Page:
This creature has the sallow skin and sharp features of a ghoul, but its mouth unhinges impossibly wide, the lower jaw reaching almost to its waist. It has a ruff of reddish feathers around its neck and black, hook-like claws on its fingers and toes.
Medium fiend (demon, shapechanger), chaotic evil
Armor Class 16 (natural armor)
Hit Points 114 (12d8 + 60)
Speed 40 ft. (10 ft., fly 90 ft. in giant vulture form)
|19 (+4)||16 (+3)||20 (+5)||8 (–1)||16 (+3)||14 (+2)|
Saving Throws Dexterity +6, Constitution +8, Wisdom +6
Skills Survival +6
Damage Resistances cold, fire, lightning; bludgeoning, piercing, and slashing from nonmagical attacks
Damage Immunities poison
Condition Immunities poisoned
Senses darkvision 120 ft., passive Perception 13
Languages Abyssal, telepathy 120 ft.
Challenge 8 (3,900 XP)
- Shapechanger. The neophron can use its action to polymorph into a Large giant vulture, or back into its true form. Its statistics, other than its size and speed, are the same in each form. Any equipment it is wearing or carrying isn’t transformed. It reverts to its true form if it dies.
- Keen Sight and Smell. The neophron has advantage on Wisdom (Perception) checks that rely on sight or smell.
- Magic Resistance. The neophron has advantage on saving throws against spells and other magical effects.
- Multiattack. The neophron makes three attacks: one with its bite and two with its claws.
- Bite. Melee Weapon Attack: +7 to hit, reach 5 ft., one target. Hit: 15 (2d10 + 4) piercing damage. If the target is a Medium or smaller creature, it must succeed on a DC 16 Dexterity saving throw or be swallowed. A swallowed creature is blinded and restrained, it has total cover against attacks and other effects outside the neophron, and it takes 14 (4d6) acid damage at the start of each of the neophron’s turns. The neophron can only swallow one creature at a time. If a humanoid dies while swallowed, it transforms into a ghast. At the start of its next turn, the neophron regurgitates the ghast into an unoccupied space within 10 feet. The ghast is under the neophron’s control and acts immediately after the neophron in the initiative count. If the neophron takes 20 or more damage in a single turn from a creature inside it, the neophron must succeed on a DC 20 Constitution saving throw at the end of that turn or regurgitate the swallowed creature, which falls prone in a space within 10 feet of the neophron. If the neophron dies, a swallowed creature is no longer restrained by it and can escape the corpse by using 5 feet of movement, exiting prone.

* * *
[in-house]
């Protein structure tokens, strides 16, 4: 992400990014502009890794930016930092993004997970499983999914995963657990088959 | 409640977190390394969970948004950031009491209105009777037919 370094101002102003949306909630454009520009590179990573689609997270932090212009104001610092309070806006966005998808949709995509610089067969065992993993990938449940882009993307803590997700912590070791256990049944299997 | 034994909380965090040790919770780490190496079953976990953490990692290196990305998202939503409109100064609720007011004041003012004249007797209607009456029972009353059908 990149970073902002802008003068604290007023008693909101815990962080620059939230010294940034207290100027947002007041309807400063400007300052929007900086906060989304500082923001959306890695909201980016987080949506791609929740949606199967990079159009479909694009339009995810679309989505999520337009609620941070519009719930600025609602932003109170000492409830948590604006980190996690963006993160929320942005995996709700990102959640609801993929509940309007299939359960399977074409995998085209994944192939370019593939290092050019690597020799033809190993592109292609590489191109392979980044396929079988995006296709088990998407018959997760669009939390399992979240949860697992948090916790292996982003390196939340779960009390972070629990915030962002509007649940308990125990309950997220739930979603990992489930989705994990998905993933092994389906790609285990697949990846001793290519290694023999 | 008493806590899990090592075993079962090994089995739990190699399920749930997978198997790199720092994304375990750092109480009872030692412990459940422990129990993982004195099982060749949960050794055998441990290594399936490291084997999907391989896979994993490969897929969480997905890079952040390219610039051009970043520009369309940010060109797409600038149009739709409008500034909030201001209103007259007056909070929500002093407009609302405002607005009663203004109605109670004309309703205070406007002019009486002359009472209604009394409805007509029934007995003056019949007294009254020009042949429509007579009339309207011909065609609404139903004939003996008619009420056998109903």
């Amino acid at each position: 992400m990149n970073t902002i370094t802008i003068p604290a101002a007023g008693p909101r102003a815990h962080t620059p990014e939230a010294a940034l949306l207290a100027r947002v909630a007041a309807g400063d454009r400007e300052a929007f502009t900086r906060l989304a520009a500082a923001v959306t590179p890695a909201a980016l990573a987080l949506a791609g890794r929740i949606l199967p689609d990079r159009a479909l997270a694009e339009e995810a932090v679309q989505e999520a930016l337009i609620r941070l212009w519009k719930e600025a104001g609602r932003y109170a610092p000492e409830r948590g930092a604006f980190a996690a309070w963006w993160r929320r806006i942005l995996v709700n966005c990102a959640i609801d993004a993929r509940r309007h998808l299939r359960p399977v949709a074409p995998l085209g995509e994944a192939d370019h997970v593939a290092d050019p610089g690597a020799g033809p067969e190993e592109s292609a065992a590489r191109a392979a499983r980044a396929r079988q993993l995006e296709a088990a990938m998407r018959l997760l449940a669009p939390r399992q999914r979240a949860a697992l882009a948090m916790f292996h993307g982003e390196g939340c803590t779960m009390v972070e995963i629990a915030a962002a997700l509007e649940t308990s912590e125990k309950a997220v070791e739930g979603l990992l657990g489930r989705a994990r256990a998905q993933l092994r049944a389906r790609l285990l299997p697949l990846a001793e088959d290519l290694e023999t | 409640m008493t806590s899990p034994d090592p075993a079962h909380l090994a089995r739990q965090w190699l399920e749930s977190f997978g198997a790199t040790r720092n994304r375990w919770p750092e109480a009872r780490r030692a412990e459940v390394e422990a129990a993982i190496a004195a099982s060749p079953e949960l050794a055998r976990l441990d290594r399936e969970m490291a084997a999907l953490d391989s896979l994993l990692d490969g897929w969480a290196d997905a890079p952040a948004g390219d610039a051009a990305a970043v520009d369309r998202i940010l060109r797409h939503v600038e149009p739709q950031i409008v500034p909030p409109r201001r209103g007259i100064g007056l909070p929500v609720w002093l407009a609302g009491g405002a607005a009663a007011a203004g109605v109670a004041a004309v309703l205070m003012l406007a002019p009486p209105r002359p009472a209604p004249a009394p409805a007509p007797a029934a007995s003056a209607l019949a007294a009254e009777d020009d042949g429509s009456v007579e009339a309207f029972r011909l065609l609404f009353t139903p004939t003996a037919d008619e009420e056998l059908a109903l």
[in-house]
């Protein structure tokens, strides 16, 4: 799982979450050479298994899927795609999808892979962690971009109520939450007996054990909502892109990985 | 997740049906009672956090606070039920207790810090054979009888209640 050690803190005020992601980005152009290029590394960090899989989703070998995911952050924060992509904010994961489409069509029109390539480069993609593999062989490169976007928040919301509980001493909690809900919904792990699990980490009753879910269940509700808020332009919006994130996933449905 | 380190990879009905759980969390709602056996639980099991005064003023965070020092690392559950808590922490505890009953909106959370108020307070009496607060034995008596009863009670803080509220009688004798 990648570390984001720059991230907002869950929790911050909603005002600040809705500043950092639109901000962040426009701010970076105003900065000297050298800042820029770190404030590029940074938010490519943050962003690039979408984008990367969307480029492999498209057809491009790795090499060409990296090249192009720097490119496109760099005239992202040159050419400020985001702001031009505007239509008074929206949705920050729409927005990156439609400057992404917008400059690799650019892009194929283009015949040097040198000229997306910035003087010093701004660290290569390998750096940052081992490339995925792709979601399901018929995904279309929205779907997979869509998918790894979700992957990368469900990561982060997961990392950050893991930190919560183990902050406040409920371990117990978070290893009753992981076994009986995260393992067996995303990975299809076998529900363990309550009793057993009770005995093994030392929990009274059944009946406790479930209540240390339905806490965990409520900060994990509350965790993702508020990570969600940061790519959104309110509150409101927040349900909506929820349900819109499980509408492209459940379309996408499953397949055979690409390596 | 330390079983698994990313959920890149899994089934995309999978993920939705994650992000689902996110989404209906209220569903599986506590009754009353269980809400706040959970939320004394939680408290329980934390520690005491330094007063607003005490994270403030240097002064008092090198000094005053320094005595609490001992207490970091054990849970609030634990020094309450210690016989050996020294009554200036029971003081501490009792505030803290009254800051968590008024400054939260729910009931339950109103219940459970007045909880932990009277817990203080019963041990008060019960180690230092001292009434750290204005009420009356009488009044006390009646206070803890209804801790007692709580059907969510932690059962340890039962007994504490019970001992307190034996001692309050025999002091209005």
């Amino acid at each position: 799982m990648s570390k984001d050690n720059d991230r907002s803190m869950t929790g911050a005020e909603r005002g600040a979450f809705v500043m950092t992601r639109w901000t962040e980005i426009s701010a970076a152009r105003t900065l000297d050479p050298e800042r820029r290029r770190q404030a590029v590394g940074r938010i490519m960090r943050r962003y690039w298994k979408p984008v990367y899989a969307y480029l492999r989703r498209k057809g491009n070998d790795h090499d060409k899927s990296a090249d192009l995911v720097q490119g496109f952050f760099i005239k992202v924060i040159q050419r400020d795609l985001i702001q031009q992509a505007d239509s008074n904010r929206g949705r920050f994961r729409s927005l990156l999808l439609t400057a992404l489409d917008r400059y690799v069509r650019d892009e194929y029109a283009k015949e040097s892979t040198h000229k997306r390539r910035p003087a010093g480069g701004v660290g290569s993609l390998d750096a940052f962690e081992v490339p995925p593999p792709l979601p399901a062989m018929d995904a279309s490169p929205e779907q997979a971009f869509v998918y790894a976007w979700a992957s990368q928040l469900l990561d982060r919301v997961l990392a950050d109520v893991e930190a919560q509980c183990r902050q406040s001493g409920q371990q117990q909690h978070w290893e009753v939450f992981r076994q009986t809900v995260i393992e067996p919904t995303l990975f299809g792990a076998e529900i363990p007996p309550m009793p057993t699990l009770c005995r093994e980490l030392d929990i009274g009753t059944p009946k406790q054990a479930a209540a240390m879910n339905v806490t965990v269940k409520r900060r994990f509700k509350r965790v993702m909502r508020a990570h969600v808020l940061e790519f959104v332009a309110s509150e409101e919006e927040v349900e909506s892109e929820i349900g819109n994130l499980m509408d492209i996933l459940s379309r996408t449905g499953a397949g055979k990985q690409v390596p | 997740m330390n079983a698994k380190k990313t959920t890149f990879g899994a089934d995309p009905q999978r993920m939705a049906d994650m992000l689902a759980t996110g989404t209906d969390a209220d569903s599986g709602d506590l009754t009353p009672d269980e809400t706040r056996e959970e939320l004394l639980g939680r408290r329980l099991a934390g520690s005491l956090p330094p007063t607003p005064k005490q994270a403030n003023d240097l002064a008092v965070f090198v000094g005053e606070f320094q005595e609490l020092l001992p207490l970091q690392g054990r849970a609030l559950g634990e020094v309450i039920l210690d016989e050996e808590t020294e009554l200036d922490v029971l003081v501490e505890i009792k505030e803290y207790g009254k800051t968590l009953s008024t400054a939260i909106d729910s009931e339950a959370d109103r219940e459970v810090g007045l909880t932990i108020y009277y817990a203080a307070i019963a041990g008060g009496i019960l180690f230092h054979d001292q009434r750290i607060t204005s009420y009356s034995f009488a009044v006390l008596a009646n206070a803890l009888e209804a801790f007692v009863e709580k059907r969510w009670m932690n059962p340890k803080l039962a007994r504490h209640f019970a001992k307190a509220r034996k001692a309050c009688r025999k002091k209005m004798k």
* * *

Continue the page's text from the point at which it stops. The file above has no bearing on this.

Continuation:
- Claw. Melee Weapon Attack: +7 to hit, reach 5 ft., one target. Hit: 11 (2d6 + 4) slashing damage. The target must succeed on a DC 16 Constitution saving throw or be poisoned until the end of its next turn. As their vulture-like appearance suggests, neophron demons are found devouring carrion and blood sacrifices in hideous dark rites in deserts and across plains. Their ability to create undead makes them especially popular with vampires, ghouls, and other intelligent undead, and their flight and shapeshifting make them common scouts for evil armies. The following examples are drawn from the official campaign setting by Open Design LLC (though applicable elsewhere).
Neophron are shapechanging, ghoulish demons that favor deserts and other areas where giant vultures are common, so they draw less attention when they change their shape. With a little care and a lot of luck, a neophron in its true form can pass as a ghoul, at a distance.
Impossible Hunger. Neophron ravenously devour any flesh they find, living and dead alike. No matter how much they eat, hunger gnaws at them, driving them to find new victims. Neophron can unhinge their maws to an impossible gape, and their guts defy all understanding of space, allowing them to swallow creatures their size.
Fonts of Undeath. Humanoids who die in the gullet of a neophron are doomed to serve dark gods of hunger without end. The demon vomits a newly-created undead to spread hunger across the world.
Creature Codex. © 2018 Open Design LLC; Authors Wolfgang Baur, Dan Dillon, Richard Green, James Haeck, Chris Harris, Jeremy Hochhalter, James Introcaso, Chris Lockey, Shawn Merwin, and Jon Sawatsky.